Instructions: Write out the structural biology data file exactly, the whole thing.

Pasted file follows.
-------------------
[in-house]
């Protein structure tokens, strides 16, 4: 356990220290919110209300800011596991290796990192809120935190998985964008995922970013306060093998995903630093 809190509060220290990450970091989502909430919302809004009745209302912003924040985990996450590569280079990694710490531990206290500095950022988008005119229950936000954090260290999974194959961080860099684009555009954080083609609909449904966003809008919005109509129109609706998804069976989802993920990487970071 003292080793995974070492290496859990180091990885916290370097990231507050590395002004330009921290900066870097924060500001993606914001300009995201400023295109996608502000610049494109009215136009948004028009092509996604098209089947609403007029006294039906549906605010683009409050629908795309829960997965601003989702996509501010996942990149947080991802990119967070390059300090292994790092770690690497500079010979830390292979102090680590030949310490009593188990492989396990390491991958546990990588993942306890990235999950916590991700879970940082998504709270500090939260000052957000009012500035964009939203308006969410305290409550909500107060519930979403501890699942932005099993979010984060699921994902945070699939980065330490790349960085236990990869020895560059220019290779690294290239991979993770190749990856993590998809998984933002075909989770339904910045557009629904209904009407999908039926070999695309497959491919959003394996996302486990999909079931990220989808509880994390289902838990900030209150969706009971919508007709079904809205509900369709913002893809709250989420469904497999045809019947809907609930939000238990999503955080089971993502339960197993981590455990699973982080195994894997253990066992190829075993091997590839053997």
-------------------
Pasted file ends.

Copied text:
[in-house]
């Protein structure tokens, strides 16, 4: 356990220290919110209300800011596991290796990192809120935190998985964008995922970013306060093998995903630093 809190509060220290990450970091989502909430919302809004009745209302912003924040985990996450590569280079990694710490531990206290500095950022988008005119229950936000954090260290999974194959961080860099684009555009954080083609609909449904966003809008919005109509129109609706998804069976989802993920990487970071 003292080793995974070492290496859990180091990885916290370097990231507050590395002004330009921290900066870097924060500001993606914001300009995201400023295109996608502000610049494109009215136009948004028009092509996604098209089947609403007029006294039906549906605010683009409050629908795309829960997965601003989702996509501010996942990149947080991802990119967070390059300090292994790092770690690497500079010979830390292979102090680590030949310490009593188990492989396990390491991958546990990588993942306890990235999950916590991700879970940082998504709270500090939260000052957000009012500035964009939203308006969410305290409550909500107060519930979403501890699942932005099993979010984060699921994902945070699939980065330490790349960085236990990869020895560059220019290779690294290239991979993770190749990856993590998809998984933002075909989770339904910045557009629904209904009407999908039926070999695309497959491919959003394996996302486990999909079931990220989808509880994390289902838990900030209150969706009971919508007709079904809205509900369709913002893809709250989420469904497999045809019947809907609930939000238990999503955080089971993502339960197993981590455990699973982080195994894997253990066992190829075993091997590839053997």